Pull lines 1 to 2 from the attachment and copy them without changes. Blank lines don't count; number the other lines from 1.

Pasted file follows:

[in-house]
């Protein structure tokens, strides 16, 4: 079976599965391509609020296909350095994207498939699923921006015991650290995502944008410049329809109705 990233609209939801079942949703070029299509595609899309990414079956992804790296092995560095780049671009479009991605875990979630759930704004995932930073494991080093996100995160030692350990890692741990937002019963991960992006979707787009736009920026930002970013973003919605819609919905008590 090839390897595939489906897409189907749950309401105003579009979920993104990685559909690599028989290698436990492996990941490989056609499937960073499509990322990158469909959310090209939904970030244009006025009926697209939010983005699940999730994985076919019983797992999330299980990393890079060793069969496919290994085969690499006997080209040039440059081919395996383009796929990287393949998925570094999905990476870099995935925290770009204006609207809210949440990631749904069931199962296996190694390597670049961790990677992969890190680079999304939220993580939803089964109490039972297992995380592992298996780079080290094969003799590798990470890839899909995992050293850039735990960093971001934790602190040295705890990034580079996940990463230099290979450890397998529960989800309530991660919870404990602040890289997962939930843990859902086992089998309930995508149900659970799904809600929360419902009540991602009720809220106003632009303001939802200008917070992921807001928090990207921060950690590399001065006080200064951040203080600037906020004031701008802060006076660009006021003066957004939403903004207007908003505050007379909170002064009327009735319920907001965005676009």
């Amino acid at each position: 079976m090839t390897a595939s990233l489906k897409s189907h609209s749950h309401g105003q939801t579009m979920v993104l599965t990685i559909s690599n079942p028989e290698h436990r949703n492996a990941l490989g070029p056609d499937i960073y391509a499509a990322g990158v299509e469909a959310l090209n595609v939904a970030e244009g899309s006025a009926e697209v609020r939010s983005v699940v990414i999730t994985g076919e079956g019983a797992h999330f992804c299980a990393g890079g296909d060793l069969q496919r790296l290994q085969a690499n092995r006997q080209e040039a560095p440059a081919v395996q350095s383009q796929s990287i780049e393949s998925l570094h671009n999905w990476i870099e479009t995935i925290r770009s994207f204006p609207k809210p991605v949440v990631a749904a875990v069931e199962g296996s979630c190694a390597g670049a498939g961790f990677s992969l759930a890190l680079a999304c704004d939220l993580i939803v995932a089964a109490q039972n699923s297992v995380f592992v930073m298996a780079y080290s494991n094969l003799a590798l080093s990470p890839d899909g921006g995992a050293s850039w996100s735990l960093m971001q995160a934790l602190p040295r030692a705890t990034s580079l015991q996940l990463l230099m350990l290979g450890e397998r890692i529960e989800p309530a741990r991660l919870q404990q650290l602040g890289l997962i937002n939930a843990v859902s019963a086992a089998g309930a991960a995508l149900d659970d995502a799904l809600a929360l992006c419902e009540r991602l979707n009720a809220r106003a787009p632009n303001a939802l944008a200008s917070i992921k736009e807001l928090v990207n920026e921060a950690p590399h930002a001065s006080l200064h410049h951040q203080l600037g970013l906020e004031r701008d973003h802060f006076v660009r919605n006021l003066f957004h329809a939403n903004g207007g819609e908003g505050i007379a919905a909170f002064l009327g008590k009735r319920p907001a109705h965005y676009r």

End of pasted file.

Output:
[in-house]
């Protein structure tokens, strides 16, 4: 079976599965391509609020296909350095994207498939699923921006015991650290995502944008410049329809109705 990233609209939801079942949703070029299509595609899309990414079956992804790296092995560095780049671009479009991605875990979630759930704004995932930073494991080093996100995160030692350990890692741990937002019963991960992006979707787009736009920026930002970013973003919605819609919905008590 090839390897595939489906897409189907749950309401105003579009979920993104990685559909690599028989290698436990492996990941490989056609499937960073499509990322990158469909959310090209939904970030244009006025009926697209939010983005699940999730994985076919019983797992999330299980990393890079060793069969496919290994085969690499006997080209040039440059081919395996383009796929990287393949998925570094999905990476870099995935925290770009204006609207809210949440990631749904069931199962296996190694390597670049961790990677992969890190680079999304939220993580939803089964109490039972297992995380592992298996780079080290094969003799590798990470890839899909995992050293850039735990960093971001934790602190040295705890990034580079996940990463230099290979450890397998529960989800309530991660919870404990602040890289997962939930843990859902086992089998309930995508149900659970799904809600929360419902009540991602009720809220106003632009303001939802200008917070992921807001928090990207921060950690590399001065006080200064951040203080600037906020004031701008802060006076660009006021003066957004939403903004207007908003505050007379909170002064009327009735319920907001965005676009």